The Ultimate Windows Troubleshooting Trick



For the past few months, I’ve been running the latest Insider Preview builds of Windows 11 on my primary PC. Because we are in the home stretch of the next feature update (version 22H2, coming in October), this is a low risk strategy. But it’s not without occasional hiccups.

This week I ran into one of those annoying low-level bugs that are inevitable when you’re living on the cutting edge of technology. Windows Update told me that a cumulative update was available for my PC. But every time I tried to install it, the update failed with a cryptic error code: 0x800f0990.

I tried every troubleshooting trick I know and I was unable to install this update.

Did I care? Not really. Because I knew I could fall back on the ultimate Windows troubleshooting trick, a tried-and-true technique that eliminates those pesky error codes like a big digital flyswatter.

If you find yourself in a similar situation, feel free to use the same big gun I did: Windows repair install, actually an in-place upgrade using the same version already installed.

This solution is considerably less drastic than a Windows reset, which wipes out your current installation and requires you to reinstall apps and restore settings. A repair install “upgrades” your Windows PC to the same major version already installed. In the process, it restores the settings to their normal state, undoing any small changes that are causing your current problem.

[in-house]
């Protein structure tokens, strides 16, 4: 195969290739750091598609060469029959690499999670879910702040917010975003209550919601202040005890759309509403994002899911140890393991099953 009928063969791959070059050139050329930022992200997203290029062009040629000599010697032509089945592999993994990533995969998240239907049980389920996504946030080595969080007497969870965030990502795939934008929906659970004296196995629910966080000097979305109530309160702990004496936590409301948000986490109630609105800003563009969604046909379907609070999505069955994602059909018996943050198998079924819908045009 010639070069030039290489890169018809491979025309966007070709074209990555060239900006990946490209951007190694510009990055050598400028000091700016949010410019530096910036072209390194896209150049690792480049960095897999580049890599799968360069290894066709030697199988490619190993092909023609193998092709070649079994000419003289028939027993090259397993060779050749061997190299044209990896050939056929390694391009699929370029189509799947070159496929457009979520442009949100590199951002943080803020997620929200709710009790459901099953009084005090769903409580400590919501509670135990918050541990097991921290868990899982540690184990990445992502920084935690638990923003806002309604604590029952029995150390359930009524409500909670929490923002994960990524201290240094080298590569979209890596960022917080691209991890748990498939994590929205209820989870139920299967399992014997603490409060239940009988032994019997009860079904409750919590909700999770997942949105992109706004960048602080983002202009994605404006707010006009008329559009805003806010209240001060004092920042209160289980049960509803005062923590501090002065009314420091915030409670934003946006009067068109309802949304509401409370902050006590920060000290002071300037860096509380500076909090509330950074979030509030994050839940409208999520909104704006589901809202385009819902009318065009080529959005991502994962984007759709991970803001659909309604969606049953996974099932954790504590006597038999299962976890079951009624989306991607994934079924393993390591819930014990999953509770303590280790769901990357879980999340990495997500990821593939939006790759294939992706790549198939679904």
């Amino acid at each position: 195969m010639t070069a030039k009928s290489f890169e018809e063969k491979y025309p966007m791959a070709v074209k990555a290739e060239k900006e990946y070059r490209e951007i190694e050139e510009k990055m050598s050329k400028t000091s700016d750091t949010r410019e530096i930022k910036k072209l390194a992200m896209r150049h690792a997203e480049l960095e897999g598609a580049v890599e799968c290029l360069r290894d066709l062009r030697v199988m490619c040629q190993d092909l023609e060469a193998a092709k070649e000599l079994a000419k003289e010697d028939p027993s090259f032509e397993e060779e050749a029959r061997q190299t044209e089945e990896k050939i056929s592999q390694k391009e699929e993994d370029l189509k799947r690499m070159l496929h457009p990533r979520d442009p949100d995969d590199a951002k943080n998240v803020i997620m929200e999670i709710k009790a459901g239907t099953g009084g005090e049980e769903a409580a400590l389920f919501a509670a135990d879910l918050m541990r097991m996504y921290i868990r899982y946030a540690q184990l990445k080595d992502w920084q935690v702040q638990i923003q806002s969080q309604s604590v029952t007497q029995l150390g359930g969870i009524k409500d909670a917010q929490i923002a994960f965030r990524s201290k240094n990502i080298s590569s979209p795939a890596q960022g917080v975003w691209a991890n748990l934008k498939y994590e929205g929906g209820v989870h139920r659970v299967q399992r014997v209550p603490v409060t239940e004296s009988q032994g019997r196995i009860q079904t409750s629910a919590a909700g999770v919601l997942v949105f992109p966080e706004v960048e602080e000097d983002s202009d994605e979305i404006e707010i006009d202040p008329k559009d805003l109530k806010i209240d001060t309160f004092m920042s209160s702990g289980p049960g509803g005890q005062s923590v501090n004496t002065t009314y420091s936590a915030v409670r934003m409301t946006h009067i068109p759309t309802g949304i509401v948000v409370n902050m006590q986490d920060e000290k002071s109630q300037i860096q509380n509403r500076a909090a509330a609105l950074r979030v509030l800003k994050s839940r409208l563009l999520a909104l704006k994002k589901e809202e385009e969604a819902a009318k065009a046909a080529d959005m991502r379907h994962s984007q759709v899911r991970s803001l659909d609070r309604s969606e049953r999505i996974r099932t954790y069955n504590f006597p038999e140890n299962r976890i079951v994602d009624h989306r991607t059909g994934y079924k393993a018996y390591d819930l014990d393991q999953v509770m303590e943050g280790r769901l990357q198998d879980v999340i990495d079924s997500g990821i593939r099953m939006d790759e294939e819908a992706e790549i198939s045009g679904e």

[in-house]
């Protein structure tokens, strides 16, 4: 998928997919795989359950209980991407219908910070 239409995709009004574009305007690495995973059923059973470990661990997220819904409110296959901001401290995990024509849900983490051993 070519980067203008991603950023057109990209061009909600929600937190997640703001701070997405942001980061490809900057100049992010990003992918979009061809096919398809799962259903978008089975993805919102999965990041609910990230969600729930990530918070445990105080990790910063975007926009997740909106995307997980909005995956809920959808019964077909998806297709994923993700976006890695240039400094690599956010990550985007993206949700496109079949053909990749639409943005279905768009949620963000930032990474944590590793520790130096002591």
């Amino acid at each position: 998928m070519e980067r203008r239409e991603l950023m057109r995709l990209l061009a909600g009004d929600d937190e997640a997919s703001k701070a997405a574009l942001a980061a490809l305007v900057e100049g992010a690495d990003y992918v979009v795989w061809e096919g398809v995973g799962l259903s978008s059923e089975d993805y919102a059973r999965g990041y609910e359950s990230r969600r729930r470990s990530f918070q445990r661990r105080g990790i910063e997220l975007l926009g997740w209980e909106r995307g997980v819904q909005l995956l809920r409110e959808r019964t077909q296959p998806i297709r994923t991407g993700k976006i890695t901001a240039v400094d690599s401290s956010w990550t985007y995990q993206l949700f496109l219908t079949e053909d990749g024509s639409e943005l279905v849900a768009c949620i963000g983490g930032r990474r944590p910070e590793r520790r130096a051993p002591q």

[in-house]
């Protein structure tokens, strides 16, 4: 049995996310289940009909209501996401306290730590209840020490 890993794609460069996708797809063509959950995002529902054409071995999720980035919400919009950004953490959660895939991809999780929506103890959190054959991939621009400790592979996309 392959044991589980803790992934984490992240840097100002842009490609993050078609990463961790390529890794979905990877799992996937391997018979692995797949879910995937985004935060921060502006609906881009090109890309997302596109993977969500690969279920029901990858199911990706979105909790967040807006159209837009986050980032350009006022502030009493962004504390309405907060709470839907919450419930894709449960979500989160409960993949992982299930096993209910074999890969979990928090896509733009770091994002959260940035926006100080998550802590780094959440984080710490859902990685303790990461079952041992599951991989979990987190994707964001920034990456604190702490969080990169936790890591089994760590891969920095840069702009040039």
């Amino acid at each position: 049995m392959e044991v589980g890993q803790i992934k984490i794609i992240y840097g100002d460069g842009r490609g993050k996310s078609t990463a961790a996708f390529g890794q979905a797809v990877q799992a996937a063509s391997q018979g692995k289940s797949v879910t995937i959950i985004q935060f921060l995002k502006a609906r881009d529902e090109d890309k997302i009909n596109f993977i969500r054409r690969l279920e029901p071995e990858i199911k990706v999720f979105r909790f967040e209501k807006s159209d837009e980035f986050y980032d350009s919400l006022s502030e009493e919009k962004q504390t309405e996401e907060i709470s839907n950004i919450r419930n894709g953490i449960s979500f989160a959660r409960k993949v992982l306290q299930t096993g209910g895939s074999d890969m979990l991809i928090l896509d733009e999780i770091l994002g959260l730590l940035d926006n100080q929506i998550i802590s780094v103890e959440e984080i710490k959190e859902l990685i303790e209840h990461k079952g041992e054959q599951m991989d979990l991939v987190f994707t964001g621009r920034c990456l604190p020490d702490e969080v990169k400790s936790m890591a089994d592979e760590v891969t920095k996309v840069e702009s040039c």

How to perform an in-place repair installation

Step 1: Download the installation files in ISO format

An ISO file is a single compressed file that contains the digital equivalent of a Windows installation DVD. You will find downloadable ISO files for the version of Windows you are currently using in the following locations:

Step 2: Mount the ISO as a virtual DVD drive

Double-click the ISO file to mount it in Windows as a virtual drive. In File Explorer, it is indistinguishable from a DVD drive, with its own drive letter.

Step 3: Run Setup from Virtual DVD Drive

Double-click Setup and wait for the Windows installer to shut down and get the latest updates. Well, not exactly the last. As part of the security protocol, the installer downloads the penultimate cumulative update. This precaution saves you from getting tripped up if the most recent cumulative update is the cause of your current crashes.


Choose the option to keep all your personal files, apps, and settings, then click Next.

Step 4: back to normal

After installation is complete, reboot and then check Windows Update for the most recent cumulative update.

After completing these steps (took about 20 minutes), the update I was provided with installed without any issues. As a bonus, another issue that had been bugging me for a few weeks has also been resolved. Previously, every time I restarted my PC, the infrared camera that handled Windows Hello facial recognition was unavailable, which meant I had to enter my PIN to log in for the first time. After completing the reinstallation in place, this facial recognition worked again.

Although it seems like a drastic step, performing an in-place repair installation is a surprisingly unobtrusive solution that fixes even particularly annoying problems. If you’re confused, give it a try.

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